Friday, November 27, 2020
Science

Gas won’t fuel Australia’s recovery or reduce emissions. It’s a mirage | Greg Jericho | Business

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A new report by the Grattan Institute demolishes the government’s argument that Australia needs a “gas-led recovery”. Not only does gas add to our emissions, the report finds that far from being cheap, gas is set to become “an increasingly expensive energy source”.

Let us just pause a moment to note that the first 10 months of this year recorded the highest average global surface temperature, which means, depending on the temperatures for November and December, 2020 will either be the hottest year on record or the second hottest.


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What makes this worse is that the current hottest year, 2016, occurred during an El Niño event; this year we are experiencing La Niña. When you’re still breaking records while La Niña is occurring, that is a sign that the climate is massively out of whack.

And, of course, it is out of whack because of greenhouse gas emissions.

Which brings us to gas.

It is now more than six years since I first wrote about gas. Back in 2014, I noted that mining more gas was not going to lead to lower gas prices, and so it came to pass.

The Grattan Institute report, Flame Out: the future of natural gas, released on Monday, shows that while the energy recovered from Victoria’s oil and gasfield has overwhelmingly shifted towards gas (up from 30% in 2000 to 75% in 2018), the price of gas has also climbed:


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The reason is that, while gas production soared, the supply to Australian consumers did not – because the increased production was all about exports once the Gladstone LNG port facility opened in 2015:


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And yet still the government would have us believe cheap gas in on the way, and also necessary for our economy.

It is not.

The energy minister, Angus Taylor, in parliament in August argued that “the truth of the matter is that, if you want jobs in manufacturing in this country, you need reliable, affordable gas and electricity. That is the key. We know that there’s enormous opportunity for creating jobs in manufacturing in this country, but gas is one of the crucial feedstocks to do that.”

That might be the matter but it is not the truth.

The Grattan Institute report notes that, over the whole manufacturing industry, gas accounts for just 1% of total input costs and for more than half of the sector it accounts for less than 0.2%:


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The reality is that for some highly gas-intensive industries such as plastics, fertiliser and alumina manufacturing, gas is important. And yet those industries account for just 2.4% of all manufacturing activity (just 0.1% of Australia’s GDP) and a mere 1.3% of all manufacturing employment.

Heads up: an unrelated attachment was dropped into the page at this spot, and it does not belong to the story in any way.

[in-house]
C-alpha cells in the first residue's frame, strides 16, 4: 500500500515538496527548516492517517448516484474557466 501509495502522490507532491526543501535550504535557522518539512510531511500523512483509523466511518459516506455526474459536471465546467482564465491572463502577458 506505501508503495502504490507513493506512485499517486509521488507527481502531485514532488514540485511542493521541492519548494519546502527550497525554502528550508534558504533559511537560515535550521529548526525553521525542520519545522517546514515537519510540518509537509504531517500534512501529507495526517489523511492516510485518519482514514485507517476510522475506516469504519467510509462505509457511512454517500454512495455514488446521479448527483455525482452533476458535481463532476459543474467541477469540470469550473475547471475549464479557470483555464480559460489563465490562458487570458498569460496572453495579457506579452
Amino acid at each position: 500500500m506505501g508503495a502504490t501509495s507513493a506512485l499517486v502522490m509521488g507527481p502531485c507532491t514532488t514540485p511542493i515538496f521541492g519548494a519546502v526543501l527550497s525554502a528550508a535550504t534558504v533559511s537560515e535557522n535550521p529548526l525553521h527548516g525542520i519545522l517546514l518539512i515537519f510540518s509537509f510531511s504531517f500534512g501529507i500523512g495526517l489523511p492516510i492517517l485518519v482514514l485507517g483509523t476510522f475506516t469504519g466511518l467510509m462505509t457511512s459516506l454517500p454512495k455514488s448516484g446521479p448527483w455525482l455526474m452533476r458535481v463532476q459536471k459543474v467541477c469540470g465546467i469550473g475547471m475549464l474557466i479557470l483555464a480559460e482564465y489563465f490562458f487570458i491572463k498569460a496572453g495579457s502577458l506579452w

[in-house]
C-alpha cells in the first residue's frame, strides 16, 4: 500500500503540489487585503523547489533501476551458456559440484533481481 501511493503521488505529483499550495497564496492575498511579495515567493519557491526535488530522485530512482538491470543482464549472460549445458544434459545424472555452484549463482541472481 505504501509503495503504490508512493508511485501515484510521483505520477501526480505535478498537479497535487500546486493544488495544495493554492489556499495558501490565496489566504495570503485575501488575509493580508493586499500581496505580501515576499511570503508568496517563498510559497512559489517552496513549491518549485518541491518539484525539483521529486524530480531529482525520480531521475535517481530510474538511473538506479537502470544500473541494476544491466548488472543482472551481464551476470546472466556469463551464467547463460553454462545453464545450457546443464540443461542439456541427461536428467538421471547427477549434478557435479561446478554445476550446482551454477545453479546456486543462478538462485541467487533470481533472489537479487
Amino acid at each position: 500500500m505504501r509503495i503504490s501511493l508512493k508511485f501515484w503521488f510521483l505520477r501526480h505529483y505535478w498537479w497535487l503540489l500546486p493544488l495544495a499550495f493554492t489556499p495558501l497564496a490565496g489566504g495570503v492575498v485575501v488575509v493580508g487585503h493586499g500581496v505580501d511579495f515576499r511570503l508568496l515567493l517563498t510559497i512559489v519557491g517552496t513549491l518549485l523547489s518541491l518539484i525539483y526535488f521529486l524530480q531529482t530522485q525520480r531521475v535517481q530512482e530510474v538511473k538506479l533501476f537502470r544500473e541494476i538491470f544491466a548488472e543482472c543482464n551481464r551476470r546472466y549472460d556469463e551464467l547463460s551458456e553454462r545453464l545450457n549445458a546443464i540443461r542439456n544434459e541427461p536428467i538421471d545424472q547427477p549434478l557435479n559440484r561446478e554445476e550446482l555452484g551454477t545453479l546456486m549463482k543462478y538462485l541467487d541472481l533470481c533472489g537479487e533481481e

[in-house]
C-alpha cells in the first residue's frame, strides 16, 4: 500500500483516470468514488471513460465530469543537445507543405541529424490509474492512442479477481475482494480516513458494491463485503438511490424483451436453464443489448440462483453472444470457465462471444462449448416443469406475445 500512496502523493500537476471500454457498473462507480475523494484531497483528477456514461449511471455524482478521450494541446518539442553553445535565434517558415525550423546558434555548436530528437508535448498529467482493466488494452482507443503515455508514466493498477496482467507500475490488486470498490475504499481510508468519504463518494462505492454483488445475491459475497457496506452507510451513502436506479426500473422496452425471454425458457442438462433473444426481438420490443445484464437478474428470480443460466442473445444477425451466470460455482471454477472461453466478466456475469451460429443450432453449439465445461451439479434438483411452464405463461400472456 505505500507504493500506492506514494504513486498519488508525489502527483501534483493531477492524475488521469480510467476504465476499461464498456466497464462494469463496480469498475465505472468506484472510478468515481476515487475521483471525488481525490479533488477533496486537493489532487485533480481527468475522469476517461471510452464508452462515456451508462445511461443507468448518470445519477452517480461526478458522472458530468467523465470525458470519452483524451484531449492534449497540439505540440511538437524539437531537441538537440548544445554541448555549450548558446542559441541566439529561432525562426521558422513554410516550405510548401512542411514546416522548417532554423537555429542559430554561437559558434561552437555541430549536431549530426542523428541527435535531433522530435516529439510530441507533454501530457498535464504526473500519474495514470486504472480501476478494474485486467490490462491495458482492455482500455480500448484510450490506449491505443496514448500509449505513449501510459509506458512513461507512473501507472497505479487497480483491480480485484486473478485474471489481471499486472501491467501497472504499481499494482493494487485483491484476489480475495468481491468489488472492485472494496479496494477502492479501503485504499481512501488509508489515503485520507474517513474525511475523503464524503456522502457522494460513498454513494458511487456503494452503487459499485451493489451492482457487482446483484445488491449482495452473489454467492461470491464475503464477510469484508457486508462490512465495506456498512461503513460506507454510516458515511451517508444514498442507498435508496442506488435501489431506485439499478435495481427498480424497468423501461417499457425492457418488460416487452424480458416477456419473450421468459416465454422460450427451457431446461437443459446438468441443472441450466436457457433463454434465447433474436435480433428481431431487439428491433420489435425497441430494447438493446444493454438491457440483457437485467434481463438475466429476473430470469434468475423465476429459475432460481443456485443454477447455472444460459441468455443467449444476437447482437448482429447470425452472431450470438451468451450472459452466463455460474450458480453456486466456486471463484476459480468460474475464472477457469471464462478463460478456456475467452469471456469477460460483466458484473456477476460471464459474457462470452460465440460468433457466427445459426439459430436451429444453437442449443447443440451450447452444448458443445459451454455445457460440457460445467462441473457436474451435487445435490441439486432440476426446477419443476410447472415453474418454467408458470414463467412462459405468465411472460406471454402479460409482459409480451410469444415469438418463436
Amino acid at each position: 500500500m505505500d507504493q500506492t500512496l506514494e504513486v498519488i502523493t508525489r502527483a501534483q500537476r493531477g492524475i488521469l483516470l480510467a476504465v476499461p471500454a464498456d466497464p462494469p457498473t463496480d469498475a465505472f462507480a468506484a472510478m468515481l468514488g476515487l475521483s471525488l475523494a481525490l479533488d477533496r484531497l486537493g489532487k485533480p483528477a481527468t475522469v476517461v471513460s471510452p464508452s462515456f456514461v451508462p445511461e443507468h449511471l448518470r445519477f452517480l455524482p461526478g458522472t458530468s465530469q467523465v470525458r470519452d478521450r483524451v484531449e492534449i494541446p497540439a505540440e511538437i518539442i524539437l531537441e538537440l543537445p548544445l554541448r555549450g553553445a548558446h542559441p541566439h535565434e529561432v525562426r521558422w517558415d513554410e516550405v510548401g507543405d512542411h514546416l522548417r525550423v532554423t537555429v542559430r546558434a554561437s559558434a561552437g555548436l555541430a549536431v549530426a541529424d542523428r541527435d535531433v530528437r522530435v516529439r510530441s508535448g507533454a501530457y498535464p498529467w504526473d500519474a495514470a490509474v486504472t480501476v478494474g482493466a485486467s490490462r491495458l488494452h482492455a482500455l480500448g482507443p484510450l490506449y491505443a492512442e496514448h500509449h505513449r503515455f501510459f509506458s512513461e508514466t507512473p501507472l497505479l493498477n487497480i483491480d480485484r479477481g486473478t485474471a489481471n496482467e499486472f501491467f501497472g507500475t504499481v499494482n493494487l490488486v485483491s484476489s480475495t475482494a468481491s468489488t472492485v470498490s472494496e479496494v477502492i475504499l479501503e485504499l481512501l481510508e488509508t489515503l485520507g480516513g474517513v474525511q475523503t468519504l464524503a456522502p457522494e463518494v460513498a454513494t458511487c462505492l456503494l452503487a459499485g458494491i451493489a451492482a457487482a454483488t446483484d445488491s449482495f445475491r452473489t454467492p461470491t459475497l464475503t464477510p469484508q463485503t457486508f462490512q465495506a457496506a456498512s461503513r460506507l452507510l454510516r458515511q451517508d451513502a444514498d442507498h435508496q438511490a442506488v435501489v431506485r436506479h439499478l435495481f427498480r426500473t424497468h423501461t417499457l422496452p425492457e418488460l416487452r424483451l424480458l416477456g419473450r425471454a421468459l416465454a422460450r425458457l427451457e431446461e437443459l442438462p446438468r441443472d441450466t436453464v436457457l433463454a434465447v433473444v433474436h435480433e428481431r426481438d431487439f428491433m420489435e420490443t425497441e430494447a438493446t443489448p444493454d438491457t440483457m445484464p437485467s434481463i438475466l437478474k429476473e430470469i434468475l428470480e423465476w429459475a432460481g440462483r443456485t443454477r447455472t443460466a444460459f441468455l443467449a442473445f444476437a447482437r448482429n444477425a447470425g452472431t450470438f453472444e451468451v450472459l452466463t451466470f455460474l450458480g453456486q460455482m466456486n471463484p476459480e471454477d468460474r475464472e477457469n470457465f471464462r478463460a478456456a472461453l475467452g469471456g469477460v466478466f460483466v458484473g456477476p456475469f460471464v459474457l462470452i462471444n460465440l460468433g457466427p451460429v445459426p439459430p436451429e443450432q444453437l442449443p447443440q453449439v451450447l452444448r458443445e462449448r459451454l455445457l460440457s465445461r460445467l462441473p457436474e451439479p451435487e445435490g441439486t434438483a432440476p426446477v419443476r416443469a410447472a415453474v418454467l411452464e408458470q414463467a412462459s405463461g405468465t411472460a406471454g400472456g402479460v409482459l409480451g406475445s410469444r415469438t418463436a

The report notes that even if the east coast market were “operating perfectly, it would not reduce gas prices enough to deliver a meaningful boost to manufacturing” and that the benefits of any government policies such as underwriting new gas pipelines or gas production would “be very narrow, and too small to materially help the economy recover after the Covid recession”.

We have long known that renewables are cheaper than both coal and gas and the Grattan report finds that over the past year the reason for a fall in energy prices has not been due to an increase in gas but a shift from brown to black coal and, importantly, to renewables:


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Gas will of course continue to play a role, but it will be a shrinking one. As the report notes, gas will have a role “supporting reliability and moderating price spikes, but it cannot materially drive prices down” because it actually costs too much to generate energy.

OK, so forget about the economy. What about the environment?

The prime minister, Scott Morrison, in August told parliament that “what we know is this: gas is the important transition fuel for the changes in our energy needs for this country for the future.”

Once again, this is wrong.

The report finds that, in South Australia, New South Wales and Queensland, choosing to install gas rather than electric heating and cooking in a new house will increase your emissions because the electricity generation in those states overall is already less emissions-intensive.

Even in Victoria, which overly relies on dirtier brown coal for its electricity, it will be better to shift from gas use by the middle of the next decade.

And the report also finds that any new gas-fired power station would become dirtier than the average energy produced for the national energy network within 15 years – well before its end of use:


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The reality is that gas is neither a driver of great economic growth nor of emissions reduction. For nearly a decade now such reports have made this clear.

For too long gas has been used by climate change deniers as a fudge against committing to any real action. But now, not only are the environmental justifications totally bogus, so too, as the Grattan Institute has shown, are the economic ones.



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